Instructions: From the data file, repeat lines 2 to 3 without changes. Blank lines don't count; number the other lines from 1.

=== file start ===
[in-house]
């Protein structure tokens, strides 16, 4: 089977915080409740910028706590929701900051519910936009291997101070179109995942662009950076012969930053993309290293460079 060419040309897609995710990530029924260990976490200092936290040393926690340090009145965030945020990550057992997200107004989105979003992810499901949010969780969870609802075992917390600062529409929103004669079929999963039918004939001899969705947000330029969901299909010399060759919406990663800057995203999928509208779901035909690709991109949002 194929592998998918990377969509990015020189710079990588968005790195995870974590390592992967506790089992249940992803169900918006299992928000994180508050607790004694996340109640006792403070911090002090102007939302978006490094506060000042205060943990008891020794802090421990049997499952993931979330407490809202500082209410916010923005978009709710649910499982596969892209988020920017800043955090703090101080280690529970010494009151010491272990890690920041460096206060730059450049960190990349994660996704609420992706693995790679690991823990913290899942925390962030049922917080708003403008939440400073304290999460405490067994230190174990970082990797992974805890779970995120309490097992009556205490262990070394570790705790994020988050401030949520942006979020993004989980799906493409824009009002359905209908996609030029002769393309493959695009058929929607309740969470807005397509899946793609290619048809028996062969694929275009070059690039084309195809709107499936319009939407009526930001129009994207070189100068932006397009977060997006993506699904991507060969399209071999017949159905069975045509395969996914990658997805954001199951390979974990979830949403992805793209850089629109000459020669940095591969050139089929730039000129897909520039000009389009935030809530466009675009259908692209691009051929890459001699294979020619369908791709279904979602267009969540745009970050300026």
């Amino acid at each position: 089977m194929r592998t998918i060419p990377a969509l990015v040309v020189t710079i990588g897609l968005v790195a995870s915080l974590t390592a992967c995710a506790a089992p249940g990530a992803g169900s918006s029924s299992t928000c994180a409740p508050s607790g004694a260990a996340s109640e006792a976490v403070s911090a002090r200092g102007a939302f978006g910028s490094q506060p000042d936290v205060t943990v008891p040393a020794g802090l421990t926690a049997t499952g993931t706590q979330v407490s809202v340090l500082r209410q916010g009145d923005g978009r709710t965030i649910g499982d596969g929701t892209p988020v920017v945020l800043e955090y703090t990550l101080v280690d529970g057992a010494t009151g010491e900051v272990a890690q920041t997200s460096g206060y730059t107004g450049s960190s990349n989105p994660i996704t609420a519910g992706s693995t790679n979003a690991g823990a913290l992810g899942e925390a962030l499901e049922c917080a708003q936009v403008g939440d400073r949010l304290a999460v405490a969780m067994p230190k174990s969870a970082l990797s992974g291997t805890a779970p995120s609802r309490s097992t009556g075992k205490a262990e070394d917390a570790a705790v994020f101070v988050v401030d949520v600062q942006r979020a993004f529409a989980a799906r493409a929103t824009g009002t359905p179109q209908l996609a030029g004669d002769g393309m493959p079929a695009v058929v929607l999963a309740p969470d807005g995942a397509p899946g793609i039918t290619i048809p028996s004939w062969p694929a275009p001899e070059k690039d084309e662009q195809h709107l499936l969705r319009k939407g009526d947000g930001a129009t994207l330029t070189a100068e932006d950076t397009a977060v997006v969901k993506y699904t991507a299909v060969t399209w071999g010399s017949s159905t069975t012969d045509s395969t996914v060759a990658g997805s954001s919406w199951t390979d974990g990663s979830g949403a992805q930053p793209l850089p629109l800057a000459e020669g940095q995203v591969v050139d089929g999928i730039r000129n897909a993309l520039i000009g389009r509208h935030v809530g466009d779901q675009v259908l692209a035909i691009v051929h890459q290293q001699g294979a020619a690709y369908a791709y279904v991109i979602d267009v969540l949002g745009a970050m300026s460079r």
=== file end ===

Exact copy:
């Protein structure tokens, strides 16, 4: 089977915080409740910028706590929701900051519910936009291997101070179109995942662009950076012969930053993309290293460079 060419040309897609995710990530029924260990976490200092936290040393926690340090009145965030945020990550057992997200107004989105979003992810499901949010969780969870609802075992917390600062529409929103004669079929999963039918004939001899969705947000330029969901299909010399060759919406990663800057995203999928509208779901035909690709991109949002 194929592998998918990377969509990015020189710079990588968005790195995870974590390592992967506790089992249940992803169900918006299992928000994180508050607790004694996340109640006792403070911090002090102007939302978006490094506060000042205060943990008891020794802090421990049997499952993931979330407490809202500082209410916010923005978009709710649910499982596969892209988020920017800043955090703090101080280690529970010494009151010491272990890690920041460096206060730059450049960190990349994660996704609420992706693995790679690991823990913290899942925390962030049922917080708003403008939440400073304290999460405490067994230190174990970082990797992974805890779970995120309490097992009556205490262990070394570790705790994020988050401030949520942006979020993004989980799906493409824009009002359905209908996609030029002769393309493959695009058929929607309740969470807005397509899946793609290619048809028996062969694929275009070059690039084309195809709107499936319009939407009526930001129009994207070189100068932006397009977060997006993506699904991507060969399209071999017949159905069975045509395969996914990658997805954001199951390979974990979830949403992805793209850089629109000459020669940095591969050139089929730039000129897909520039000009389009935030809530466009675009259908692209691009051929890459001699294979020619369908791709279904979602267009969540745009970050300026």
């Amino acid at each position: 089977m194929r592998t998918i060419p990377a969509l990015v040309v020189t710079i990588g897609l968005v790195a995870s915080l974590t390592a992967c995710a506790a089992p249940g990530a992803g169900s918006s029924s299992t928000c994180a409740p508050s607790g004694a260990a996340s109640e006792a976490v403070s911090a002090r200092g102007a939302f978006g910028s490094q506060p000042d936290v205060t943990v008891p040393a020794g802090l421990t926690a049997t499952g993931t706590q979330v407490s809202v340090l500082r209410q916010g009145d923005g978009r709710t965030i649910g499982d596969g929701t892209p988020v920017v945020l800043e955090y703090t990550l101080v280690d529970g057992a010494t009151g010491e900051v272990a890690q920041t997200s460096g206060y730059t107004g450049s960190s990349n989105p994660i996704t609420a519910g992706s693995t790679n979003a690991g823990a913290l992810g899942e925390a962030l499901e049922c917080a708003q936009v403008g939440d400073r949010l304290a999460v405490a969780m067994p230190k174990s969870a970082l990797s992974g291997t805890a779970p995120s609802r309490s097992t009556g075992k205490a262990e070394d917390a570790a705790v994020f101070v988050v401030d949520v600062q942006r979020a993004f529409a989980a799906r493409a929103t824009g009002t359905p179109q209908l996609a030029g004669d002769g393309m493959p079929a695009v058929v929607l999963a309740p969470d807005g995942a397509p899946g793609i039918t290619i048809p028996s004939w062969p694929a275009p001899e070059k690039d084309e662009q195809h709107l499936l969705r319009k939407g009526d947000g930001a129009t994207l330029t070189a100068e932006d950076t397009a977060v997006v969901k993506y699904t991507a299909v060969t399209w071999g010399s017949s159905t069975t012969d045509s395969t996914v060759a990658g997805s954001s919406w199951t390979d974990g990663s979830g949403a992805q930053p793209l850089p629109l800057a000459e020669g940095q995203v591969v050139d089929g999928i730039r000129n897909a993309l520039i000009g389009r509208h935030v809530g466009d779901q675009v259908l692209a035909i691009v051929h890459q290293q001699g294979a020619a690709y369908a791709y279904v991109i979602d267009v969540l949002g745009a970050m300026s460079r």